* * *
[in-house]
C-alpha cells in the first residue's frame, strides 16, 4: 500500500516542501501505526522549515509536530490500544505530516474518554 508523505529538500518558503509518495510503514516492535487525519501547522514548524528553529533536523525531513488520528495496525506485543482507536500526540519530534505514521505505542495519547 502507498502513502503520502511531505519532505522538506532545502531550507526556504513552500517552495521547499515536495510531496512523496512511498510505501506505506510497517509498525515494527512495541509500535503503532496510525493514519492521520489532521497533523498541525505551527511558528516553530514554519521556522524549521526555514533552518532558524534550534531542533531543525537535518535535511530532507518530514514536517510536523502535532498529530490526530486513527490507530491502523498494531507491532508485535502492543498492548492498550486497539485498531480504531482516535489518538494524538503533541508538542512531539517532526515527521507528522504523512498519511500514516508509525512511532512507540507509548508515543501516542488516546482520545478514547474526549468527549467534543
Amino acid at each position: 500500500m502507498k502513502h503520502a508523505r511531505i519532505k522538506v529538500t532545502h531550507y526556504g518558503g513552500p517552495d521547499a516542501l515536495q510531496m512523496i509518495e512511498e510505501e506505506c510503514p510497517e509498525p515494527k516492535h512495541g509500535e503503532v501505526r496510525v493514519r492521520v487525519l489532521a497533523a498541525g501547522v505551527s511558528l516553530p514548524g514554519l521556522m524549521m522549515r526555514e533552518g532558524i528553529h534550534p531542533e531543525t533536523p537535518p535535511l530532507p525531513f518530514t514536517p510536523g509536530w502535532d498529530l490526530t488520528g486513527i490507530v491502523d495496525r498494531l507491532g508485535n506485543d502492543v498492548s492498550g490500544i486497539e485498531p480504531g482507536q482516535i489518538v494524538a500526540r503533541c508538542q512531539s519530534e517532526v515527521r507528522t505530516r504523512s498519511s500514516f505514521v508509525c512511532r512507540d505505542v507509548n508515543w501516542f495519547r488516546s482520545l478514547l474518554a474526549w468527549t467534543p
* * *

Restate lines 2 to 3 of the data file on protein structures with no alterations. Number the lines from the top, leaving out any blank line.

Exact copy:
C-alpha cells in the first residue's frame, strides 16, 4: 500500500516542501501505526522549515509536530490500544505530516474518554 508523505529538500518558503509518495510503514516492535487525519501547522514548524528553529533536523525531513488520528495496525506485543482507536500526540519530534505514521505505542495519547 502507498502513502503520502511531505519532505522538506532545502531550507526556504513552500517552495521547499515536495510531496512523496512511498510505501506505506510497517509498525515494527512495541509500535503503532496510525493514519492521520489532521497533523498541525505551527511558528516553530514554519521556522524549521526555514533552518532558524534550534531542533531543525537535518535535511530532507518530514514536517510536523502535532498529530490526530486513527490507530491502523498494531507491532508485535502492543498492548492498550486497539485498531480504531482516535489518538494524538503533541508538542512531539517532526515527521507528522504523512498519511500514516508509525512511532512507540507509548508515543501516542488516546482520545478514547474526549468527549467534543
Amino acid at each position: 500500500m502507498k502513502h503520502a508523505r511531505i519532505k522538506v529538500t532545502h531550507y526556504g518558503g513552500p517552495d521547499a516542501l515536495q510531496m512523496i509518495e512511498e510505501e506505506c510503514p510497517e509498525p515494527k516492535h512495541g509500535e503503532v501505526r496510525v493514519r492521520v487525519l489532521a497533523a498541525g501547522v505551527s511558528l516553530p514548524g514554519l521556522m524549521m522549515r526555514e533552518g532558524i528553529h534550534p531542533e531543525t533536523p537535518p535535511l530532507p525531513f518530514t514536517p510536523g509536530w502535532d498529530l490526530t488520528g486513527i490507530v491502523d495496525r498494531l507491532g508485535n506485543d502492543v498492548s492498550g490500544i486497539e485498531p480504531g482507536q482516535i489518538v494524538a500526540r503533541c508538542q512531539s519530534e517532526v515527521r507528522t505530516r504523512s498519511s500514516f505514521v508509525c512511532r512507540d505505542v507509548n508515543w501516542f495519547r488516546s482520545l478514547l474518554a474526549w468527549t467534543p